I imagine four trials that show mastery of surviving in one’s bioregion, around the key basics. As Tom Brown Jr. notes, a human dies quickest from freezing to death, then from dehydration, then starvation, but there are ways that one can avoid all of those grizzly ends: making a basic survival shelter and making a fire; learning to purify water; and gathering food from the landscape. Four ways that connect with the four elements at that. I imagine an intensive skills course as one is going through adolescence that teaches some of these skills:
- How to make a simple debris hut.
- How to make a bow drill kit and make a fire with it (ideally without even a knife or rope).
- How to purify water several different ways (both evaporation and filtering with sand and charcoal (from one’s fire) and then boiling).
- Foraging food from the landscape and effectively preparing it (all seasons).
The experience could culminate with a rite of passage with a young person having to survive a few nights in the woods—making a shelter and fire, purifying water, and foraging off the landscape (this would incorporate some level of fasting as calories would be far scarcer than in our processed food landscape, which would also help in drawing out the ritualistic/liminal experience).4
I recognize that this is an aspirational idea, and unrealistic for 99% of Americans currently. I think it’d be hard even for most of my son’s outdoor education peer group (probably including my son). But I think if this was an expectation, and trained for from a young age, it’s certainly achievable—and something worth trying with my own son (and me, because frankly I’m still a child following this rubric!).
There are some efforts like this (Boy Scouts in theory), but perhaps the closest I’ve seen to this (minus the Earth skills) is the Duke of Edinburgh awards in the UK. I remember participating in this youth rite of passage (at a compressed rate) when living in England at 18. To get the medal, one had to complete a certain number of volunteer hours, develop one’s skills and physical fitness, and go out for expeditions. To achieve the Silver level, that included a four-day, three-night hike. In the end, I wasn’t there long enough to fulfill all the conditions (as this is usually spread out over a longer period) but doing community service and hiking (including some shorter practice expeditions), certainly helped me develop and integrate into my school community.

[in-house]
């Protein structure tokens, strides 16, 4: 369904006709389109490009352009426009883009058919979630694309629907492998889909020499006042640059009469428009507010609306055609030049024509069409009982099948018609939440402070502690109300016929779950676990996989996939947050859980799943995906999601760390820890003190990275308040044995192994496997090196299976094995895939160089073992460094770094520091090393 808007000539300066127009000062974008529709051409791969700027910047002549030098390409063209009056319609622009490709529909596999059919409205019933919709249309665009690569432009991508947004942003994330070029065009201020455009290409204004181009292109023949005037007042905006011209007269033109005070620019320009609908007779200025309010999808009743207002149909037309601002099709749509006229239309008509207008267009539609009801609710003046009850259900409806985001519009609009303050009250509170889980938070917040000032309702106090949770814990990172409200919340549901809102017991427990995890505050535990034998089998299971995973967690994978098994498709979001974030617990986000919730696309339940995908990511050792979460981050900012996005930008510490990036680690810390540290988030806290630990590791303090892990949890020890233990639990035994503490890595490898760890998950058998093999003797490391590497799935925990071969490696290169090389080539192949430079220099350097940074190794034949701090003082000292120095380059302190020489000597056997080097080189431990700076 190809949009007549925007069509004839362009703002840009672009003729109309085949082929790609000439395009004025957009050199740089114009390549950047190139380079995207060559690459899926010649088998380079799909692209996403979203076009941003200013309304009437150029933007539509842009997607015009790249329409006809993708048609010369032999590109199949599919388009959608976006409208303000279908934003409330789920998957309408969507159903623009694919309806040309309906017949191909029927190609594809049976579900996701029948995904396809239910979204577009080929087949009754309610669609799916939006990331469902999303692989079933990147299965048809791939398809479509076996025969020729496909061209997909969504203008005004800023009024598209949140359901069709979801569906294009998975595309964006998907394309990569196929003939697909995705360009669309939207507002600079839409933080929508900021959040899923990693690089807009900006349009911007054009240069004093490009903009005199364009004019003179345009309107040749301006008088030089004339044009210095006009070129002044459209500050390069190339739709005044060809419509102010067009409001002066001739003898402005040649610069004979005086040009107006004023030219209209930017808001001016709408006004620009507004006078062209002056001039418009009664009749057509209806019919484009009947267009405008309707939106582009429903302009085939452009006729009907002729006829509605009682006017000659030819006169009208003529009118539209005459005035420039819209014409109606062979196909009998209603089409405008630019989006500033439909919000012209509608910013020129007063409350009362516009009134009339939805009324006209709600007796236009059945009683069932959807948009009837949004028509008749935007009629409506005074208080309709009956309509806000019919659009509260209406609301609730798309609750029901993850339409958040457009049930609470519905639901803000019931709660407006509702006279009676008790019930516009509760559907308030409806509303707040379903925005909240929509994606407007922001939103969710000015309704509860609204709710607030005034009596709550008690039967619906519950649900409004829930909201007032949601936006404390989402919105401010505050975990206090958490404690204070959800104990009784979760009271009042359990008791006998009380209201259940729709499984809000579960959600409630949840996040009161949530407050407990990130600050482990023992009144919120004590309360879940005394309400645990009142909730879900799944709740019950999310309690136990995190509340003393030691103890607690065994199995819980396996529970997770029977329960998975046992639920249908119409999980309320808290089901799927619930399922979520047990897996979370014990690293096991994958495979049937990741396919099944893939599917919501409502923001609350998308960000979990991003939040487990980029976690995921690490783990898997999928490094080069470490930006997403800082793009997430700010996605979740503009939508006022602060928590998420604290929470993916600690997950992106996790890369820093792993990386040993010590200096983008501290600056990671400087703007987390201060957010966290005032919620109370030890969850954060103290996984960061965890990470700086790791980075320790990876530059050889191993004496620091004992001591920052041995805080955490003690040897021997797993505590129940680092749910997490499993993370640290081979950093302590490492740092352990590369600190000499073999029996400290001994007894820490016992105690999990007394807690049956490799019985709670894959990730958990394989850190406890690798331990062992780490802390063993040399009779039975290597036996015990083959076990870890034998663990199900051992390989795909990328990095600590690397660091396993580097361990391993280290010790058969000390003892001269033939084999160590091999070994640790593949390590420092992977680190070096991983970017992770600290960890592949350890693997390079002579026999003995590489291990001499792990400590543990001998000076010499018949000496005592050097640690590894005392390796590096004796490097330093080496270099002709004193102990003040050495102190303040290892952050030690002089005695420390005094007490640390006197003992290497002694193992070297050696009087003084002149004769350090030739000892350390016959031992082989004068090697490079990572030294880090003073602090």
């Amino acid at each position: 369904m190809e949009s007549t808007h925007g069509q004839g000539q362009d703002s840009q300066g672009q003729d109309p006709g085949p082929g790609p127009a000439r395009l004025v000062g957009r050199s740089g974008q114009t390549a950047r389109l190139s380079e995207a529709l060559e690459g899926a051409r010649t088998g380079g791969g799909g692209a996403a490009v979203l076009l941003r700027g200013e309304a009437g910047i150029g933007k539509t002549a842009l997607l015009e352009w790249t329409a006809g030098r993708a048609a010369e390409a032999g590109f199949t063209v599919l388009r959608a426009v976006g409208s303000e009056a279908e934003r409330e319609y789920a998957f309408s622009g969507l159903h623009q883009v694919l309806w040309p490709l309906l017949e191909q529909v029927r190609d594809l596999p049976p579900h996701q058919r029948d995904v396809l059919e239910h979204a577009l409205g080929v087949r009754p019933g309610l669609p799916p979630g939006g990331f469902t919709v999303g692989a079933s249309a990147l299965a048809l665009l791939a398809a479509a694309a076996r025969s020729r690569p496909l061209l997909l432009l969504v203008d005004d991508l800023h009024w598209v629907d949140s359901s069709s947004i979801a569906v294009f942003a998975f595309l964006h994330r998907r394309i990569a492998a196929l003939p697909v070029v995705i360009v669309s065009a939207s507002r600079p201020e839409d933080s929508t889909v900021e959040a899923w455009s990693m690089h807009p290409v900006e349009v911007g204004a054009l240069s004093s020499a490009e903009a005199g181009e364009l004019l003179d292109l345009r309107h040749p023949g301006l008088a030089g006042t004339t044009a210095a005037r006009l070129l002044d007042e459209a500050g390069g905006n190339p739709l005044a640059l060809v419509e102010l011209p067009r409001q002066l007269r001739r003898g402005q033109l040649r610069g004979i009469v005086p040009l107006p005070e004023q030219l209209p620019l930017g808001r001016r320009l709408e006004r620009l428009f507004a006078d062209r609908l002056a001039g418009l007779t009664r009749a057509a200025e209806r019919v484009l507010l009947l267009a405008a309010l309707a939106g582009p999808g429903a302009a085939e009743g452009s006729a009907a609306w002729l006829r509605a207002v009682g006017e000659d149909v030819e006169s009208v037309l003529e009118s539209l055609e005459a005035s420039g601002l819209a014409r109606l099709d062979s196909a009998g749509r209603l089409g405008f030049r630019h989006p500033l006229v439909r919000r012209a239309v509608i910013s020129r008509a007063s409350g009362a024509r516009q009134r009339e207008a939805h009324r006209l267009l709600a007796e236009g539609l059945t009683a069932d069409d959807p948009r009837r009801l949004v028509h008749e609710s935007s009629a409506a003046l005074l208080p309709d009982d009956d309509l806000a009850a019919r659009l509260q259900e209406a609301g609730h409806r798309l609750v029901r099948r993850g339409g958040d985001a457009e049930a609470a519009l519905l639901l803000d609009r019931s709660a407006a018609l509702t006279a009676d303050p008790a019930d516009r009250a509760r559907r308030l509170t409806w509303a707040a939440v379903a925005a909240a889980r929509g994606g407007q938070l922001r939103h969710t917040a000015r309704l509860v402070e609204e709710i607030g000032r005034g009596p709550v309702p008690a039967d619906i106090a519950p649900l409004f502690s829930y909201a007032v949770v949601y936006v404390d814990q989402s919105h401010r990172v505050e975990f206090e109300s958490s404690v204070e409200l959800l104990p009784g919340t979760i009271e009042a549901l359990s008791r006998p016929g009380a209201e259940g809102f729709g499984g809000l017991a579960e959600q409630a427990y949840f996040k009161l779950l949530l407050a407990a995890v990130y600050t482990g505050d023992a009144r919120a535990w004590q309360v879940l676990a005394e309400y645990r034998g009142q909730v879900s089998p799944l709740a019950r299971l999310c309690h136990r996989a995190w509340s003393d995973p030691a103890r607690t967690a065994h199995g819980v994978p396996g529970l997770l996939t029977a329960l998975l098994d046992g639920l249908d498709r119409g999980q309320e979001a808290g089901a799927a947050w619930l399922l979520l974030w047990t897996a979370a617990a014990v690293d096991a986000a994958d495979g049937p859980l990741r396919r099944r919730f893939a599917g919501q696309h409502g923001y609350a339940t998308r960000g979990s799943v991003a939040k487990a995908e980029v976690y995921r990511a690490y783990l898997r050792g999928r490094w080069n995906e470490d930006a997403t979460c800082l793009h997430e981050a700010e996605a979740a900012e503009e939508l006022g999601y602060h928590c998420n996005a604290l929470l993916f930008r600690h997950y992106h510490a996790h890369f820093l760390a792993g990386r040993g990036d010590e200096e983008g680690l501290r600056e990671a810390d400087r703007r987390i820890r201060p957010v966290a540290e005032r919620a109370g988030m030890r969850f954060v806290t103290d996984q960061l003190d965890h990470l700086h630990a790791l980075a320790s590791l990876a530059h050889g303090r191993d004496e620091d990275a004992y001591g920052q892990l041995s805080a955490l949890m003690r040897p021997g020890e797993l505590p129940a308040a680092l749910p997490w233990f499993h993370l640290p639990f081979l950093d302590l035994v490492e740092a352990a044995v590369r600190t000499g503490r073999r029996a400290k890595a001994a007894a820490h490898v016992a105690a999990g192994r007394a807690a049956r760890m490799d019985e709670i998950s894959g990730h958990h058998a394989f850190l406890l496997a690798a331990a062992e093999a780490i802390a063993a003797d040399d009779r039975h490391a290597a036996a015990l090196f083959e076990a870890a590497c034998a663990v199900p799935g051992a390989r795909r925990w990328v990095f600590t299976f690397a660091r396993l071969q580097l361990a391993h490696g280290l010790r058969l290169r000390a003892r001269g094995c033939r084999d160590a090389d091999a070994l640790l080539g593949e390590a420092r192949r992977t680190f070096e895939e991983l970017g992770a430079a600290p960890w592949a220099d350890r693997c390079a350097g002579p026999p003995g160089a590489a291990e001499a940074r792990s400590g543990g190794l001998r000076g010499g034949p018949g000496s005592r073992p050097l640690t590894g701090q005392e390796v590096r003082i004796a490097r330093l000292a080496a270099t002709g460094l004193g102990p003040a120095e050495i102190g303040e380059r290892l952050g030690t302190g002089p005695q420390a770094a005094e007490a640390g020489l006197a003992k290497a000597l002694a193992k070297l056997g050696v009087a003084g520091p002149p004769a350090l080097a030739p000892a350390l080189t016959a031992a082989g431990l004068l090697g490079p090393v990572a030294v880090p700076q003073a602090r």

Truthfully, the community service component is one that is essential, and that could be a fifth element of the Gaian adulthood ritual—represented by the circle surrounding the four directions. At the least, this could mean helping other youth to prepare for their own transition to adulthood (teaching skills, knowledge, and confidence), or perhaps a larger community service project to give back to the community that helped raise you. Clearly, there’s much more to develop here (including around the other three rites of passage),5 but it’s worth putting it out there for more discussion. What do you think: What’s the best way for a Gaian youth to become a Gaian adult?
1) Of course, the directions, wheel of the year, phases of the moon, all could be further divided into eight (or some other number of) parts….
2) Sanchin means three conflicts. Shichin, four conflicts. The goal is to align body, breath, mind, and nature so that they are no longer in conflict.
3) I also incorporated four into this Four Directions of Forgiveness Meditation (which includes a more nuanced eight direction version as well).
4) Yes, this is similar to what some Indigenous communities did traditionally and even continue to do today. Having a trial to become an adult (even if risks are minimal) makes the transition all the more powerful.